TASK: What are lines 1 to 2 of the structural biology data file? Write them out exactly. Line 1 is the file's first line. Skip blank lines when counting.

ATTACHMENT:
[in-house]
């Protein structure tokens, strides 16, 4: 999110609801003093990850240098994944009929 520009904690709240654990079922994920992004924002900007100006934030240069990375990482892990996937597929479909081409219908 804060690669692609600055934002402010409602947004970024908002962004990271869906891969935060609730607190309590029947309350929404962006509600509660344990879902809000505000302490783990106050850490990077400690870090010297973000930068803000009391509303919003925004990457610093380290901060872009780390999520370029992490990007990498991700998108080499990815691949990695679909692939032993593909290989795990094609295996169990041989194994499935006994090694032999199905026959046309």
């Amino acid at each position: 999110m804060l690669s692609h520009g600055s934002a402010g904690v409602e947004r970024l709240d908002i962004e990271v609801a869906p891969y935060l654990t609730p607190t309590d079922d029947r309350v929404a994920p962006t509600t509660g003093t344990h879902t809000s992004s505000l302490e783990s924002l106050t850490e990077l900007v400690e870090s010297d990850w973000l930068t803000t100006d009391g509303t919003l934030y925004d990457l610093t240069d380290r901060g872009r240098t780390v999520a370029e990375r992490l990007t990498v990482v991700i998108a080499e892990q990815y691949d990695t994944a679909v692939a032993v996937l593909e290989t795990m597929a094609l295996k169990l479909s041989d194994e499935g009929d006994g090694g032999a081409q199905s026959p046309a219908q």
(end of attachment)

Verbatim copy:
[in-house]
């Protein structure tokens, strides 16, 4: 999110609801003093990850240098994944009929 520009904690709240654990079922994920992004924002900007100006934030240069990375990482892990996937597929479909081409219908 804060690669692609600055934002402010409602947004970024908002962004990271869906891969935060609730607190309590029947309350929404962006509600509660344990879902809000505000302490783990106050850490990077400690870090010297973000930068803000009391509303919003925004990457610093380290901060872009780390999520370029992490990007990498991700998108080499990815691949990695679909692939032993593909290989795990094609295996169990041989194994499935006994090694032999199905026959046309």